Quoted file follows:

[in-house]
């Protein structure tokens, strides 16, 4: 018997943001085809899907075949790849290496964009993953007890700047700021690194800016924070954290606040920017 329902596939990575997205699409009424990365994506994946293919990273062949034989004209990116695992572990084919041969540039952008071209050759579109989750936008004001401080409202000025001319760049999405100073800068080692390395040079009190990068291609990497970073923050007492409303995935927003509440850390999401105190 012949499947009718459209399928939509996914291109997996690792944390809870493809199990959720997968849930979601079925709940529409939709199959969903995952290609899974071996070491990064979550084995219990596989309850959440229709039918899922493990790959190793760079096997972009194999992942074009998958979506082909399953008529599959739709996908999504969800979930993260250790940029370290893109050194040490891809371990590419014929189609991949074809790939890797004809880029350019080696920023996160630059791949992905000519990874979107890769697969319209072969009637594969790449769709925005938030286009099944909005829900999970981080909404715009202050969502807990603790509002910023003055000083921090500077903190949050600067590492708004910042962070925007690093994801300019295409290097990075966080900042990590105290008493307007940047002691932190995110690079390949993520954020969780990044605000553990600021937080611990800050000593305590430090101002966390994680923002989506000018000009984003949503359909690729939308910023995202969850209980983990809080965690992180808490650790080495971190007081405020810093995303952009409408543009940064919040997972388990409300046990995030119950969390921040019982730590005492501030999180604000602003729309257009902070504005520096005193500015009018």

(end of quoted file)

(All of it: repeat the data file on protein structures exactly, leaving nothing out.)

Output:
[in-house]
């Protein structure tokens, strides 16, 4: 018997943001085809899907075949790849290496964009993953007890700047700021690194800016924070954290606040920017 329902596939990575997205699409009424990365994506994946293919990273062949034989004209990116695992572990084919041969540039952008071209050759579109989750936008004001401080409202000025001319760049999405100073800068080692390395040079009190990068291609990497970073923050007492409303995935927003509440850390999401105190 012949499947009718459209399928939509996914291109997996690792944390809870493809199990959720997968849930979601079925709940529409939709199959969903995952290609899974071996070491990064979550084995219990596989309850959440229709039918899922493990790959190793760079096997972009194999992942074009998958979506082909399953008529599959739709996908999504969800979930993260250790940029370290893109050194040490891809371990590419014929189609991949074809790939890797004809880029350019080696920023996160630059791949992905000519990874979107890769697969319209072969009637594969790449769709925005938030286009099944909005829900999970981080909404715009202050969502807990603790509002910023003055000083921090500077903190949050600067590492708004910042962070925007690093994801300019295409290097990075966080900042990590105290008493307007940047002691932190995110690079390949993520954020969780990044605000553990600021937080611990800050000593305590430090101002966390994680923002989506000018000009984003949503359909690729939308910023995202969850209980983990809080965690992180808490650790080495971190007081405020810093995303952009409408543009940064919040997972388990409300046990995030119950969390921040019982730590005492501030999180604000602003729309257009902070504005520096005193500015009018």